Posted on March 2, 2023 at 2:24 PM
Chinese espionage group Iron Tiger creates a Linux version of its custom malware
Iron Tiger, an APT27 hacking group, has created a new Linux version of the SysUpdate custom remote access malware. This malware allowed the hacking group to target various services enterprises rely upon.
Iron Tiger hacking group creates a Linux version of SysUpdate malware
Iron Tiger is a Chinese cyber espionage hacking group known to target critical enterprises to obtain information. A new report by Trend Micros has said that the hackers started testing the Linux version of the malware in July last year.
Despite testing the malware version in mid-2022, these hackers started circulating multiple payloads in the wild in October 2022, according to a report by Trend Micro. The new Linux malware variant has been written in the C++ programming language through the Asio library. Moreover, it functions in the same manner as the Windows version of SysUpdate that Iron Tiger uses.
The hackers have been looking to create a customized version of this malware to expand the target scope to other systems apart from Windows. Last summer, the goals behind the behavior of this threat actor group became apparent after several cybersecurity experts reported that the hacking group was targeting Linux and MacOS systems through a new backdoor known as “rshell.”
The hacking campaign using SysUpdate used Linux and Windows samples to compromise targets. The campaign was analyzed by Trend Micro, which noted that it had already claimed several victims globally.
One of the companies targeted in this hacking campaign is a gambling firm in the Philippines. The attack on this gambling company used a command and control server registered using a domain similar to that of the victim’s brand.
The infection vector for this malware is yet to be identified. However, the analysts from Trend Micro have provided a hypothesis on the situation, saying that chat apps were being used to lure employees into downloading the initial infection payloads.
Only one of the items analyzed by the security researchers had changed its modus operandi compared to previous campaigns that depend on SysUpdate as the loading process. The new malware now employs an authentic and digitally signed “Microsoft Resource Compiler” executable to handle DLL sideloading and rc.dll to deploy the shellcode.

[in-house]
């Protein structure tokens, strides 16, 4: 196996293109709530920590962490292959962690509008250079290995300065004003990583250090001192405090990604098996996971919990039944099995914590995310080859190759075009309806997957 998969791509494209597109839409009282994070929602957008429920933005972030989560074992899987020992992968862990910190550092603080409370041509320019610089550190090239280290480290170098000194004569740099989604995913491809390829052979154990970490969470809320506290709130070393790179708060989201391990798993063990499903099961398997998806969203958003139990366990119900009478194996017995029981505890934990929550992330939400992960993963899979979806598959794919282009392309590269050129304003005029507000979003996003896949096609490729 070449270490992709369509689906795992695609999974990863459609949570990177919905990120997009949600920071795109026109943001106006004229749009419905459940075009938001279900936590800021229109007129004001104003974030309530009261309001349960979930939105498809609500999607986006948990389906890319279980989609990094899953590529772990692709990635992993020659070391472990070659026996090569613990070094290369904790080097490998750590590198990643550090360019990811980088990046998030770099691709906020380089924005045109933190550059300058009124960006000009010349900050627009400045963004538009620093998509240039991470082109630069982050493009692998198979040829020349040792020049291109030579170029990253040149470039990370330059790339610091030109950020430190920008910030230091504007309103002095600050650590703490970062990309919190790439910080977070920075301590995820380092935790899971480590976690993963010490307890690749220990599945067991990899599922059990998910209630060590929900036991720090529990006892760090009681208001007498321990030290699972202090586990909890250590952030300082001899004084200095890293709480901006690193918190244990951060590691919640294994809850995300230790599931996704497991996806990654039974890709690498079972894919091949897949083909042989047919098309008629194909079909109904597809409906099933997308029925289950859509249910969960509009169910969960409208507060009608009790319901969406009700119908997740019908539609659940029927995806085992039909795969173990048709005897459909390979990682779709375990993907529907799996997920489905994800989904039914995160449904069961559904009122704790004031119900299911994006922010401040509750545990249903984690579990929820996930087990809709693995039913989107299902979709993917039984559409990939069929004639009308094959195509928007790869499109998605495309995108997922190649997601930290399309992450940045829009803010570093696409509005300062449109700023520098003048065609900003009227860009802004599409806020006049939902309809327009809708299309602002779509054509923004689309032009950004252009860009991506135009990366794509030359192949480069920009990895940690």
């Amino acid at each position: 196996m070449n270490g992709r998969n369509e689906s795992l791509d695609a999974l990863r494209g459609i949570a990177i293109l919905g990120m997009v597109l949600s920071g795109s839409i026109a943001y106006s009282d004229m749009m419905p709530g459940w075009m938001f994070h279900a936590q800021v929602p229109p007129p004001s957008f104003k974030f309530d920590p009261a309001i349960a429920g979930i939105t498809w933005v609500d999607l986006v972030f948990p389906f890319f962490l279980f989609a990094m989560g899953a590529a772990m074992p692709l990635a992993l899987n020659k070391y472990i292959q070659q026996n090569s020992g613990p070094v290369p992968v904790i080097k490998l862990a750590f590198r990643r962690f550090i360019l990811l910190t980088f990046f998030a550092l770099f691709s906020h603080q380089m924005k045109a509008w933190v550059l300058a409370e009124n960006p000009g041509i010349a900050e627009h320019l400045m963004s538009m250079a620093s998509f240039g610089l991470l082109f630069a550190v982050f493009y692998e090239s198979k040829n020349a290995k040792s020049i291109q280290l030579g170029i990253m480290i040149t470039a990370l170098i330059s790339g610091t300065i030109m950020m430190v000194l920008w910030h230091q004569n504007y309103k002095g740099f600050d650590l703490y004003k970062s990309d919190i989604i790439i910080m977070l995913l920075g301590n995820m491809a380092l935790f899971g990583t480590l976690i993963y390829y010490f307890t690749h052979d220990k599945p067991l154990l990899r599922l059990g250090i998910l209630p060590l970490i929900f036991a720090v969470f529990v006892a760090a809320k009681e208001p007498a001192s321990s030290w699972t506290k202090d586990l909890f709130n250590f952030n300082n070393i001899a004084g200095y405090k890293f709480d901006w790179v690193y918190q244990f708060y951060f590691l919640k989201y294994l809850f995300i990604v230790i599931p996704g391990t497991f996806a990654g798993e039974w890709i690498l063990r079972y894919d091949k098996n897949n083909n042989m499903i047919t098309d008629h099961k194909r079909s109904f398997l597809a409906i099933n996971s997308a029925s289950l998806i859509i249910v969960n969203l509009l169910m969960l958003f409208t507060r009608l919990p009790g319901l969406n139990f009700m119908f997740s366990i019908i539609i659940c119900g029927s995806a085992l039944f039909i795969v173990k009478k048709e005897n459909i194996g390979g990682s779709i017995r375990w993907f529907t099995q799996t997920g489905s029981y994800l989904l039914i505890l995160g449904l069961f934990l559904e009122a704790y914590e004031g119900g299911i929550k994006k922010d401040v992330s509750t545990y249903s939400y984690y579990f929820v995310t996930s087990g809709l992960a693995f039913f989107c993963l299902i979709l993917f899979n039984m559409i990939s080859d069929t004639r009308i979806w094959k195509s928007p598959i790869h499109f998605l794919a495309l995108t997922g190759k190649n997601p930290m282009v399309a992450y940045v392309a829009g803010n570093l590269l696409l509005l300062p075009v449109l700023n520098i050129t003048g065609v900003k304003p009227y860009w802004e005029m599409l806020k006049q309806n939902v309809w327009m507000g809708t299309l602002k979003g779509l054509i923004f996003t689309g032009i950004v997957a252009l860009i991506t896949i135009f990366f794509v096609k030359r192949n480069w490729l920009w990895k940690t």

During the first stage, the shellcode will load SysUpdate in memory, bypassing the security mechanisms in place. The shellcode later transfers the needed files to a hardcoded folder while creating persistence with modifications to the registry. It also creates a service dependent on process permissions.
The second stage starts after the next system reboot process. This stage aims to decompress and load the main SysUpdate payload. SysUpdate is a sophisticated remote access tool allowing the threat actor to perform various malicious activities.
With the SysUpdate, the hackers can take screenshots, manage device services, access the process manager, retrieve drive information, access information in the file manager, and execute commands.
According to Trend Micro, Iron Tiger deployed a Wazuh-signed executable during the following sideloading stages. The executable blended with the victim’s environment because the target organization relied upon the legitimate Wazuh platform.
Hackers have created a Linux variant of SysUpdate
The Linux version of SysUpdate created by the hackers is an ELF executable. This executable shares the same network encryption keys and file-handling attributes as the Windows version.
The binary has support for five parameters that will determine the functions the malware should complete, including persistent attacks and setting up the Globally Unique Identifier (GUID) for the affected system.
The malware creates a persistence attack by copying a script to another directory. To do this, the hackers need root user permissions. One of the features of the Linux SysUpdate version is DNS tunneling, which is only available on one of the Windows samples of this malware.
The SysUpdate malware receives DNS information used to access the default system DNS IP address, which is used to send and obtain DNS queries. If this function fails, it is up to the Google DNS server at 184.108.40.206.
The goal behind this system is to bypass security firewalls of the network security tools that might be configured to block internet traffic past a given IP address allowlist. According to Trend Micro, the hackers might have preferred using the Asio library to create the Linux version of the SysUpdate malware because of portability.